•100 Years Ago - November, 1910•
Worker killed instantly by blast
Literally cooked to death was the fate of Peter Christian, night superintendent of the sulphite mill of the International Paper Company at Fort Edward at 4 o'clock a.m. Nov. 13, 1910.
The yoke plate of the pulp digester blew out and Christian was standing close to the apparatus. The hot mass of sulphite flew out completely covering Christian's body and badly burning Frank Lindsay and George Ferguson. Christian was killed instantly by the hot sulphite while Lindsay struggled to get away from the hot mass, but was frightfully burned. He was attended by Dr. Wilde and taken to the Glens Falls Hospital. Ferguson was badly burned also but will recover.
Earthly goods destroyed
In Johnsburgh Corners at an early hour on Sunday morning, a cry of fire was heard and the dwelling house occupied by Isaac Monthany was in flames. Before help could arrive the building and contents were consumed. Monthany and his family lost all their possessions, escaping only with their lives in their nightclothes. The structure was owned by Charles Armstrong.
Tough little critter
In Sodom, Harry Wadsworth's small black cat went hunting one moonlit night and got one of his front feet caught in a trap. The little feline broke the chain from the fastener and brought the trap home, about a quarter of a mile, and carried it up a flight of stairs to its bed.
Look out below
Delbert E. Pasco, 50, fell from the porch roof of James H. Sturdevan's tenant house Nov. 12, 1910 onto the street leading to the electric light station in Warrensburg. He broke both bones of his left leg about three inches above the ankle.
Pasco had the contract of putting a tin roof on the porch and had two men on the job. He went up to inspect their work and there was some snow on the tin, making it slippery and when he slipped to the edge and knowing that he was going to fall, he jumped 20 feet to the ground, twisting his left leg. Suffering severe pain, he was later attended at his home by Dr. Goodman and Dr. Griffin.
(Note: James Sturdevan owned the bakery in Warrensburgh where the Riverside Gallery is now located on Elm Street. Electric Avenue, the street to the former electric light station once owned and operated by John G. Smith, is directly behind it. Delbert Pasco's big white house was on Commercial Avenue, next door to Pasco's Hardware store, now Curtis Lumber.)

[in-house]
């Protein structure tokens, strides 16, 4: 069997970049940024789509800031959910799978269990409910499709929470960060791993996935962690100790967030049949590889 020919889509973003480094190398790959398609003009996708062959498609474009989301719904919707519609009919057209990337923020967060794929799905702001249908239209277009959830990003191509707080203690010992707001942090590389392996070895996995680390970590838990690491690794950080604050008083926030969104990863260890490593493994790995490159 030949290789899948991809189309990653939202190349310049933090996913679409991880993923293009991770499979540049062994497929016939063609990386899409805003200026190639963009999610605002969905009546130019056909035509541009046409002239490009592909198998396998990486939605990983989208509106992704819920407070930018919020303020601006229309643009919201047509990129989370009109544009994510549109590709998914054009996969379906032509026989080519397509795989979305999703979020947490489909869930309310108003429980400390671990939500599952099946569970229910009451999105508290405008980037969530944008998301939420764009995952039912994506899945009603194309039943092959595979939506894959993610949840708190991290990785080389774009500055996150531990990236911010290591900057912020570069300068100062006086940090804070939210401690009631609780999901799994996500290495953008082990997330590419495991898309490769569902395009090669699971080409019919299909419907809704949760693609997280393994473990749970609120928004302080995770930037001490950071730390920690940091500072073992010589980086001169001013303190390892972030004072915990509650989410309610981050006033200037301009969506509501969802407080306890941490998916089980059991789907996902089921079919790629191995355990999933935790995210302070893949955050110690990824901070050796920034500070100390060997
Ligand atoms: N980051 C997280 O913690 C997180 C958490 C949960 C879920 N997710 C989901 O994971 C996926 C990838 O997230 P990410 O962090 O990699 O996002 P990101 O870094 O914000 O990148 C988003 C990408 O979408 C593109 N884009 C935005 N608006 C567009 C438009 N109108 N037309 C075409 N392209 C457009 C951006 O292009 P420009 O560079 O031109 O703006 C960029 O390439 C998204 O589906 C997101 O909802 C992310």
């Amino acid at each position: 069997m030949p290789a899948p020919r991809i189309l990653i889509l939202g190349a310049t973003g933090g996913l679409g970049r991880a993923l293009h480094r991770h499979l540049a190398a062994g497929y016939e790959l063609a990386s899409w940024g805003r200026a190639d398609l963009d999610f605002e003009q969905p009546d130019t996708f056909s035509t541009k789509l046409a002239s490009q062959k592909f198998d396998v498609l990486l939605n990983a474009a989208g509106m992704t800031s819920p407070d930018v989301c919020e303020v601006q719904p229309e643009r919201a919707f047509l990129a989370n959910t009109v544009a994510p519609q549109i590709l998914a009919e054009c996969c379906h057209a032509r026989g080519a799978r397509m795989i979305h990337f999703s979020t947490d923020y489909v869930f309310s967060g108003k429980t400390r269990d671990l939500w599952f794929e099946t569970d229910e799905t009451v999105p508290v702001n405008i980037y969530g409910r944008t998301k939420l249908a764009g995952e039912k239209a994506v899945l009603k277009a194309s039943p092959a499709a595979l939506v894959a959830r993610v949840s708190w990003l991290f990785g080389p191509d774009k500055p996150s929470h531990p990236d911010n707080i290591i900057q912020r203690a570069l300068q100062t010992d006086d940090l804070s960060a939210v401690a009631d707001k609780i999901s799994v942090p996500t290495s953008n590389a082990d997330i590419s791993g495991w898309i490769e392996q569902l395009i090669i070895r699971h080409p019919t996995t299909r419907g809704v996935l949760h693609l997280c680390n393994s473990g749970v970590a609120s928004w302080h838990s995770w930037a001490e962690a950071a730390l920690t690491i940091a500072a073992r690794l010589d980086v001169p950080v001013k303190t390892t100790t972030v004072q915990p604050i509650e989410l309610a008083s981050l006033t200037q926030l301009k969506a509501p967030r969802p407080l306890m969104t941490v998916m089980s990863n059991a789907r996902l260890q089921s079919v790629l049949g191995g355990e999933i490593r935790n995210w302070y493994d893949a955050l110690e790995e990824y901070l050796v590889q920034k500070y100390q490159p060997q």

Broken leg felt no pain
Harlon Harrington, a grizzled old veteran of the Civil War, broke his leg Nov. 11, 1910, but it was a wooden one which took the place of the leg that was cut off by surgeons in a field hospital on a southern battlefield of the war. Van Jones, the Horicon Avenue blacksmith performed an operation on the wooden substitute and Mr. Harrington is stumping along in Warrensburgh as cheerful as ever.
Wasted time in the schoolroom?
A new law has been passed that a parent whose child between the age of eight and 14 years that does not attend school as required by state law may be arrested and for the first offense fined up to $5 or jailed for five days. Each subsequent offense carries a fine of $50 or imprisonment of up to 30 days.
(Note: In the early 1900s, many parents believed that school for their children was a total waste of time and it was better for them to be working to help keep food on the family table. The age limit was later raised to 16 years although many girls were already married before that age. Many factories, mercantile establishments, restaurants and farms in the U.S. were raided by police to look for children as young as eight years illegally working.)
Vote recount demanded
It was reported Nov. 16, 1910 that M.J. Callanan of Keeseville, Democratic candidate for state senator against James A. Emerson of Warrensburgh, has taken steps to secure a recount and claims that Emerson did not receive the majority he claimed.
(Note: James Emerson was well known for his honesty and integrity. The official tally on election day said he had won the election by a margin of 618 votes.)
Indications of married bliss
New national statistics show that only one married woman in 100 reaches the age of 60 years.
A Pennsylvania man has bought a wife for $75. This is just another instance of the high cost of living. In the olden days a few pounds of tobacco was the regular price.
Ad appearing in the local newspaper: "To whom it may concern; Whereas my wife, Bertha Harrington has left my bed and board without just cause or provocation, I refuse to pay any bills she may contract. Nov. 9, 1910, Henry J. Harrington, Knowelhurst.
A state veterinary surgeon condemned seven of R.C. Pruyn's blooded cows in Newcomb who were infected with disease and had to be killed.
Emery Hewitt of Johnsburgh Corners has purchased a fine draft horse from C.S. Wood of North Creek. Philetus Bump of Riparius recently traveled to Glens Falls. Leslie Lloyd of West Bolton has bought a cow from Luther Pratt of Trout Lake. Charles Carey of Hill View (Diamond Point) has 60 pigs for sale.
John Duggan of Warrensburgh has found a small canary and the owner can have it back if he pays for the newspaper ad. C.H. Bennett has part of a double house on Smith St. which he will rent cheap if taken at once. The house is near the Warrensburgh Shirt Factory,
Mount Independence, on the Vermont shore opposite Fort Ticonderoga, has been sold by Addison Kimball to S.H.P. Pell, owner of the Fort Ticonderoga property. In buying this mountain, Mr. Pell secures the history of which is intimately associated with the fort.
Fine Pony Caracul ladies coats, venetian lined, shawl collar and deep cuffs, are on sale at Goodman's Daylight Store in Glens Falls for $12. Special black hare and coney muffs, satin lined, are $5. Taffeta petticoats are $1.98.
Readers are welcome to contact Adirondack Journal correspondent Jean Hadden at firstname.lastname@example.org or 623-2210.